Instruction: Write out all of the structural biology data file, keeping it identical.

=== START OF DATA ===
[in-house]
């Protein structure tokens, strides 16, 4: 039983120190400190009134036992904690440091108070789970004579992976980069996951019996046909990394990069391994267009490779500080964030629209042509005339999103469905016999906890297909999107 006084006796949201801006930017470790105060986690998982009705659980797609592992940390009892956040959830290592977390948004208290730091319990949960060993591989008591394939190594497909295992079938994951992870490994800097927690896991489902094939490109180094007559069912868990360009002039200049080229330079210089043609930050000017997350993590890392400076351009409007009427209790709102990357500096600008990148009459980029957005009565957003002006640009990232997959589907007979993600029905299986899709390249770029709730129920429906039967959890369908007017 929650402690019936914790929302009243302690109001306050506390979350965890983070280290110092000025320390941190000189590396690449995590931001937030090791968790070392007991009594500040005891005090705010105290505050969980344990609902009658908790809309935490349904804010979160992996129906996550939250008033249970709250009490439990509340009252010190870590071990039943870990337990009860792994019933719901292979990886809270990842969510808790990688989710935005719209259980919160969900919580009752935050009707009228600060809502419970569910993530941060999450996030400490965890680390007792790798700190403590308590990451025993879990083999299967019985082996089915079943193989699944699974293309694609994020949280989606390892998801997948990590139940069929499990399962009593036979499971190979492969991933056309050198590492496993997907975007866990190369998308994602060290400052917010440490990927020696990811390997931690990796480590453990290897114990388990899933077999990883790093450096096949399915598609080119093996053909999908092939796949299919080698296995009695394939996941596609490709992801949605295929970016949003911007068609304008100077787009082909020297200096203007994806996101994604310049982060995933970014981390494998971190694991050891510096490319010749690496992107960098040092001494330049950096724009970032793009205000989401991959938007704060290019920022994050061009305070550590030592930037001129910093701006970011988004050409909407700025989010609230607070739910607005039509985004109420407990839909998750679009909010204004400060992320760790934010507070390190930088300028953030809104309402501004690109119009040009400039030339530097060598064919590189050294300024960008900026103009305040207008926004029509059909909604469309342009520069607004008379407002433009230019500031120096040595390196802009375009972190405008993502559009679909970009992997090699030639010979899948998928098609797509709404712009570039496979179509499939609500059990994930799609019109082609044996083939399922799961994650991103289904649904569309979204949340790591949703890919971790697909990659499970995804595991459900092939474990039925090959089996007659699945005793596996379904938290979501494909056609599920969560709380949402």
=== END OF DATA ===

[in-house]
């Protein structure tokens, strides 16, 4: 039983120190400190009134036992904690440091108070789970004579992976980069996951019996046909990394990069391994267009490779500080964030629209042509005339999103469905016999906890297909999107 006084006796949201801006930017470790105060986690998982009705659980797609592992940390009892956040959830290592977390948004208290730091319990949960060993591989008591394939190594497909295992079938994951992870490994800097927690896991489902094939490109180094007559069912868990360009002039200049080229330079210089043609930050000017997350993590890392400076351009409007009427209790709102990357500096600008990148009459980029957005009565957003002006640009990232997959589907007979993600029905299986899709390249770029709730129920429906039967959890369908007017 929650402690019936914790929302009243302690109001306050506390979350965890983070280290110092000025320390941190000189590396690449995590931001937030090791968790070392007991009594500040005891005090705010105290505050969980344990609902009658908790809309935490349904804010979160992996129906996550939250008033249970709250009490439990509340009252010190870590071990039943870990337990009860792994019933719901292979990886809270990842969510808790990688989710935005719209259980919160969900919580009752935050009707009228600060809502419970569910993530941060999450996030400490965890680390007792790798700190403590308590990451025993879990083999299967019985082996089915079943193989699944699974293309694609994020949280989606390892998801997948990590139940069929499990399962009593036979499971190979492969991933056309050198590492496993997907975007866990190369998308994602060290400052917010440490990927020696990811390997931690990796480590453990290897114990388990899933077999990883790093450096096949399915598609080119093996053909999908092939796949299919080698296995009695394939996941596609490709992801949605295929970016949003911007068609304008100077787009082909020297200096203007994806996101994604310049982060995933970014981390494998971190694991050891510096490319010749690496992107960098040092001494330049950096724009970032793009205000989401991959938007704060290019920022994050061009305070550590030592930037001129910093701006970011988004050409909407700025989010609230607070739910607005039509985004109420407990839909998750679009909010204004400060992320760790934010507070390190930088300028953030809104309402501004690109119009040009400039030339530097060598064919590189050294300024960008900026103009305040207008926004029509059909909604469309342009520069607004008379407002433009230019500031120096040595390196802009375009972190405008993502559009679909970009992997090699030639010979899948998928098609797509709404712009570039496979179509499939609500059990994930799609019109082609044996083939399922799961994650991103289904649904569309979204949340790591949703890919971790697909990659499970995804595991459900092939474990039925090959089996007659699945005793596996379904938290979501494909056609599920969560709380949402």